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William Mills Irwin|
April 11, 1950
Santa Monica, California, U.S.
William Mills "Bill" Irwin (born April 11, 1950) is an American actor and clown noted for his contribution to the renaissance of American circus during the 1970s. He is known for his vaudeville-style stage acts, but has made a number of appearances on film and television and won a Tony Award for a dramatic role on Broadway. He is known by children as Mr. Noodle on Sesame Street's Elmo's World.
Irwin was born in Santa Monica, California, the son of Elizabeth (née Mills), a teacher, and Horace G. Irwin, an aerospace engineer. He graduated from Oberlin College in 1973 with a degree in theater arts, and from the Ringling Brothers and Barnum & Bailey Clown College the following year. In 1975, he helped found the Pickle Family Circus in San Francisco, California. He left the company in 1979, and decided to pursue stage work.
Irwin created a run of highly regarded stage shows that incorporated elements of clowning, often in collaboration with composer Doug Skinner. These works included The Regard of Flight (1982), Largely New York (1989), Fool Moon (1993), The Harlequin Studies (2003), and Mr. Fox: A Rumination (2004). Mr. Fox is a production that Irwin has worked on for years, a biography of 19th century clown George Washington Lafayette Fox that also has autobiographical elements.
Irwin adapted Molière's play Les Fourberies de Scapin as a comedy called Scapin, and has played the title role in several productions. His adaptation allowed him to interpolate his signature clowning routines into the course of the action.
In 1996, Irwin performed with The Cadets Drum and Bugle Corps at the 1996 Summer Olympics, in a "band on the run" sequence where he played Dr. Hubert Peterson of the fictitious Federation of United Marching Associations of America.
Although Irwin is best known for his theatrical clown work, he has also been featured in a number of dramatic plays. Irwin appeared in 1988 on stage with Steve Martin and Robin Williams for a production of Waiting for Godot in the role of Lucky. Lucky's only lines consist of a famous 500-word-long monologue, an ironic element for Irwin since much of his clown-based stage work was silent. He appeared in 2002 with Sally Field in the replacement cast of The Goat or Who is Sylvia?. In 2005, he starred alongside Kathleen Turner as George in a revival of Edward Albee's Who's Afraid of Virginia Woolf?. He directed the 1998 Roundabout Theatre Company production of A Flea in Her Ear. In 2009, he played Vladimir (Didi) in a Broadway revival of Waiting for Godot, and Mr. McAfee in the Broadway revival of Bye Bye Birdie.
Irwin's first featured film role was in 1980, appearing as Ham Gravy in Robert Altman's Popeye starring Robin Williams. He has appeared in over 20 films, mainly in supporting roles. Irwin's principal film roles included My Blue Heaven, a 1990 comedy with Steve Martin and Rick Moranis, and Eight Men Out, which tells the true story of the "Black Sox" gambling scandal of 1919. Irwin tap-danced in a leading role in 1991's Stepping Out with Liza Minnelli and appeared as a mime in the Paul Mazursky film Scenes from a Mall alongside Woody Allen and Bette Midler. His authentic vaudevillian skills landed him a role in the Sam Shepard film Silent Tongue in 1994, and he appeared in film adaptations of How The Grinch Stole Christmas, The Laramie Project and A Midsummer Night's Dream. He played an ex-brain surgeon, house salesman in the Nickelodeon show The Adventures of Pete & Pete. In 2006, Irwin played the solitary Mr. Leeds in M. Night Shyamalan's Lady in the Water and had a small role in 2007's Across the Universe. He received critical acclaim for his role as Paul, father to Anne Hathaway's character Kym, in the 2008 drama Rachel Getting Married.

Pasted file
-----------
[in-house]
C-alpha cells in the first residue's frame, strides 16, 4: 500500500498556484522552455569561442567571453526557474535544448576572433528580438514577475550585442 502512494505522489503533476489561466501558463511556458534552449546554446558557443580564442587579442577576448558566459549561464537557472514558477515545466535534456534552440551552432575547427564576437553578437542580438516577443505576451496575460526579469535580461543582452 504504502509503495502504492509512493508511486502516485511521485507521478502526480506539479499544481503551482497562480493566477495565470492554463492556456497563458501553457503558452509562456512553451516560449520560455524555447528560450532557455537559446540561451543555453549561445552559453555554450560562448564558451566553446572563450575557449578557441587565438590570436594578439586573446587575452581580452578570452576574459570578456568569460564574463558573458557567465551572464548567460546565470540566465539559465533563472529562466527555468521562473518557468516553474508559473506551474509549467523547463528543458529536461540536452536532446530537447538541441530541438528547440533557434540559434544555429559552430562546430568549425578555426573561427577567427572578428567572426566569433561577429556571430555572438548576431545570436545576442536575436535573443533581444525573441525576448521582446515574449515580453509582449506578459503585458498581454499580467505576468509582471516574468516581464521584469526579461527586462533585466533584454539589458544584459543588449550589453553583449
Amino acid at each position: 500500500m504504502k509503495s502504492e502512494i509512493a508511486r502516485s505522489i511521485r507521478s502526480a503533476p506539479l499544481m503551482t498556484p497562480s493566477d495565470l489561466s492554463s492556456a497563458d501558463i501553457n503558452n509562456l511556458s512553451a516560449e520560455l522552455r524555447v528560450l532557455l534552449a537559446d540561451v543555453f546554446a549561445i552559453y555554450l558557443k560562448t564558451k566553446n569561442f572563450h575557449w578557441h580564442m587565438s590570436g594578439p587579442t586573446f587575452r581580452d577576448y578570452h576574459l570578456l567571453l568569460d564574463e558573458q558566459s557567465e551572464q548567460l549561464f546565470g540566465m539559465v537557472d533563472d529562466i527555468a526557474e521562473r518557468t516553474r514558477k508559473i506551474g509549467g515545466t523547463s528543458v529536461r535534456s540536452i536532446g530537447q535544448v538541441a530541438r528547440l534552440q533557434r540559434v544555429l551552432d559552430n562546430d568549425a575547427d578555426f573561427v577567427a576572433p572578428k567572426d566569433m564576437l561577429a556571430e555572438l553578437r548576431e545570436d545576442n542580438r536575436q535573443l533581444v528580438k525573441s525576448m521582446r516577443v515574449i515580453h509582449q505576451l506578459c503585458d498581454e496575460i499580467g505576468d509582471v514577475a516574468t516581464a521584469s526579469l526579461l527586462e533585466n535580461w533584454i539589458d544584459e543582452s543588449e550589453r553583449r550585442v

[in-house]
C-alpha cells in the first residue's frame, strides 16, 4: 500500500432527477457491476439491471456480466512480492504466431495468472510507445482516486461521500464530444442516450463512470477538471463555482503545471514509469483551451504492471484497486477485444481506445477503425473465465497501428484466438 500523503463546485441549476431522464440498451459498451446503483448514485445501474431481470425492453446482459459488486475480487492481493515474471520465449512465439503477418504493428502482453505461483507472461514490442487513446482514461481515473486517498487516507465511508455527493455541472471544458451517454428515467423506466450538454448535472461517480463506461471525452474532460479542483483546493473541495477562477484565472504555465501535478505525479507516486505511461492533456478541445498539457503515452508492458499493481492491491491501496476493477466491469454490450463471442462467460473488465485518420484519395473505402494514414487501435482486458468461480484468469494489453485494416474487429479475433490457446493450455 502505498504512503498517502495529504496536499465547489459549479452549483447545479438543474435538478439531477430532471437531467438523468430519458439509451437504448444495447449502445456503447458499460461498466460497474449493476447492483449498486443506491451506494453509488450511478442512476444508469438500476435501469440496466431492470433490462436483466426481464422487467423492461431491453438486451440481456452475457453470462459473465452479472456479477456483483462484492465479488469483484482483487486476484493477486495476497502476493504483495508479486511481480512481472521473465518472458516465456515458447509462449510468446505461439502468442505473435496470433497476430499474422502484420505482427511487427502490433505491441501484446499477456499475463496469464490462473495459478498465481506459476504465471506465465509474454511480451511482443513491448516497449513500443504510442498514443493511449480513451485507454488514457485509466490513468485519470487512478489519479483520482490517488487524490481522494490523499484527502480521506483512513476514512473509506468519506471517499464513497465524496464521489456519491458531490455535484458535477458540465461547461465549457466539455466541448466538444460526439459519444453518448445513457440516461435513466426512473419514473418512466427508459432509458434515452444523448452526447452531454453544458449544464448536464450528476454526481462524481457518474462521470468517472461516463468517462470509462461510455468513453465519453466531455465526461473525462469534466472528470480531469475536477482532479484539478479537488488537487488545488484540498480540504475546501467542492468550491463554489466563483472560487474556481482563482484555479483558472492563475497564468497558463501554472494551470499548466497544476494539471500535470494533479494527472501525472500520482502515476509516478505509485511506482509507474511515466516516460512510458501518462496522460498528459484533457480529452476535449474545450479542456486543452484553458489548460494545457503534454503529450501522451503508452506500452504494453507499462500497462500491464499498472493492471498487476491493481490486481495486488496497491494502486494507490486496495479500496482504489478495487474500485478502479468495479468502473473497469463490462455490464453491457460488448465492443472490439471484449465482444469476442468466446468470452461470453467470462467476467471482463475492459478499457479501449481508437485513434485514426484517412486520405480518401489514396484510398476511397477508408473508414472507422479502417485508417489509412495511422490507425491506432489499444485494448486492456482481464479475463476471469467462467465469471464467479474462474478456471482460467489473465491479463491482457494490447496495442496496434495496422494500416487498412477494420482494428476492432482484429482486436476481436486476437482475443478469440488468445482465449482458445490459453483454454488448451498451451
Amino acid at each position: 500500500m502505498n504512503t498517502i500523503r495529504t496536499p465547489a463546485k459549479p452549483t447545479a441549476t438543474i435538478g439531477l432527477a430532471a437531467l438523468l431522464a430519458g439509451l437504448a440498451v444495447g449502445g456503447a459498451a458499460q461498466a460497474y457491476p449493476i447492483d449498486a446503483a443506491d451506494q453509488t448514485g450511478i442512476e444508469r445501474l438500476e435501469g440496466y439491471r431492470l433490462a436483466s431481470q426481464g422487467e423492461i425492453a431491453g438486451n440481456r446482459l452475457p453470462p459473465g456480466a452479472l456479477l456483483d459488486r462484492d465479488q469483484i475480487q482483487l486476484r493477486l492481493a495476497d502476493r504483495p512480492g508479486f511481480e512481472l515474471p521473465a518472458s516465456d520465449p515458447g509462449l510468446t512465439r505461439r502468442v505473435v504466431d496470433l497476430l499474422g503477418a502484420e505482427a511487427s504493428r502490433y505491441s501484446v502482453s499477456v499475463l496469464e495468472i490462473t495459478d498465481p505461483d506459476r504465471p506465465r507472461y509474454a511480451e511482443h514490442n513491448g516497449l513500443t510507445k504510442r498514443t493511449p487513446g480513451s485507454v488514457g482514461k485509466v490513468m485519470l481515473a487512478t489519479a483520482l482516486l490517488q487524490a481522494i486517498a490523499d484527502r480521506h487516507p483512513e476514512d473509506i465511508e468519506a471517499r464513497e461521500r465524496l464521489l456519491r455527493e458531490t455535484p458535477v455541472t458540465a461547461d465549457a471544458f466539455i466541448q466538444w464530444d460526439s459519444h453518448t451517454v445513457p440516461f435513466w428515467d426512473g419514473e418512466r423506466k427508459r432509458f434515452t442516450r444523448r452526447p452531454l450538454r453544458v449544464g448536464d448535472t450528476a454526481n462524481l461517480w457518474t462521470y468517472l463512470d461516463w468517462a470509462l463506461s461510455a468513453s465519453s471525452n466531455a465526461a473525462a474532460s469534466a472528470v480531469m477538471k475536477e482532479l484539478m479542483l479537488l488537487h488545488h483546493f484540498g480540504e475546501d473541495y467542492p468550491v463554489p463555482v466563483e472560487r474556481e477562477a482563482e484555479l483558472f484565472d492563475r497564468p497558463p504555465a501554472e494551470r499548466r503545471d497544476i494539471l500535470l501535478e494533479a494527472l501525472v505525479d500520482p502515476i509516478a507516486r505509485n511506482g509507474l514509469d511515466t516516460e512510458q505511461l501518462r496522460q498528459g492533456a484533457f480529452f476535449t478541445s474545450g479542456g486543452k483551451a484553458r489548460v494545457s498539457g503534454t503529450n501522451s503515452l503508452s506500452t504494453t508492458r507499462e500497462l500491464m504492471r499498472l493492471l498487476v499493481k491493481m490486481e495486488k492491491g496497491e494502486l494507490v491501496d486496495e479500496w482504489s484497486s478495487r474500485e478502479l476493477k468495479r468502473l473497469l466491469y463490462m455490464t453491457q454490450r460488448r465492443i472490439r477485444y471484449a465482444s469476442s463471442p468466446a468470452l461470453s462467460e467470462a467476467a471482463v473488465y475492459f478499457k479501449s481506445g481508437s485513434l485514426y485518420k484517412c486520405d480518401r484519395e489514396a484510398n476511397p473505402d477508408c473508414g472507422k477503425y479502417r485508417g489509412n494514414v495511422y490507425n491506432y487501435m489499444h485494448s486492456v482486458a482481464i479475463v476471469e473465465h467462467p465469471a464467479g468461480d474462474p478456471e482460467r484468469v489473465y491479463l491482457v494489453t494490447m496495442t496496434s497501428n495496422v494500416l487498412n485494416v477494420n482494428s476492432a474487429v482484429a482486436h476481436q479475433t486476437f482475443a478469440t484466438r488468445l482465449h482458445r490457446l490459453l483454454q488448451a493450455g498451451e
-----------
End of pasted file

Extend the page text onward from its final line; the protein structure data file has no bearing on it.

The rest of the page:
His most notable television roles have been Enrico Ballati, "The Flying Man", on the television series Northern Exposure, Mr. Noodle in the Elmo's World segment of the PBS children's show Sesame Street and the "Dick & Jane" serial killer Nate Haskell on CSI: Crime Scene Investigation. He has also appeared on The Cosby Show, Saturday Night Live, 3rd Rock from the Sun, Law & Order and Lights Out. In 2011, Irwin guest starred in the pilot episode of A Gifted Man. Irwin was featured in the 1988 music video of "Don't Worry, Be Happy" by Bobby McFerrin (along with McFerrin and Robin Williams).
Irwin was awarded the National Endowment for the Arts Choreographer's Fellowship in 1981 and 1983. In 1984, he was named a Guggenheim Fellow and was the first performance artist to be awarded a 5-year MacArthur Fellowship.
For Largely New York, he won a New York Drama Critics Circle Special Citation in 1988, and an Outer Critics Circle Award and Drama Desk Award in 1989. This show also received five nominations for Tony Awards.
In 1992, he won an OBIE Award for his performance in Texts for Nothing. Together with David Shiner he won a special Tony Award for Live Theatrical Presentation in 1999 for their show Fool Moon. In 1993, this show already had won a Drama Desk Award for "Unique Theatrical Experience" and an Outer Critics Circle "Special Achievement" Award.
In 2010, The New Victory Theater presented Bill Irwin with the first ever New Victory Arts Award. He was honored for "bringing the arts to kids and kids to the arts." Nathan Lane and Jonathan Demme spoke at the ceremony.
Bill Irwin is also on the board of The New 42nd Street, Inc.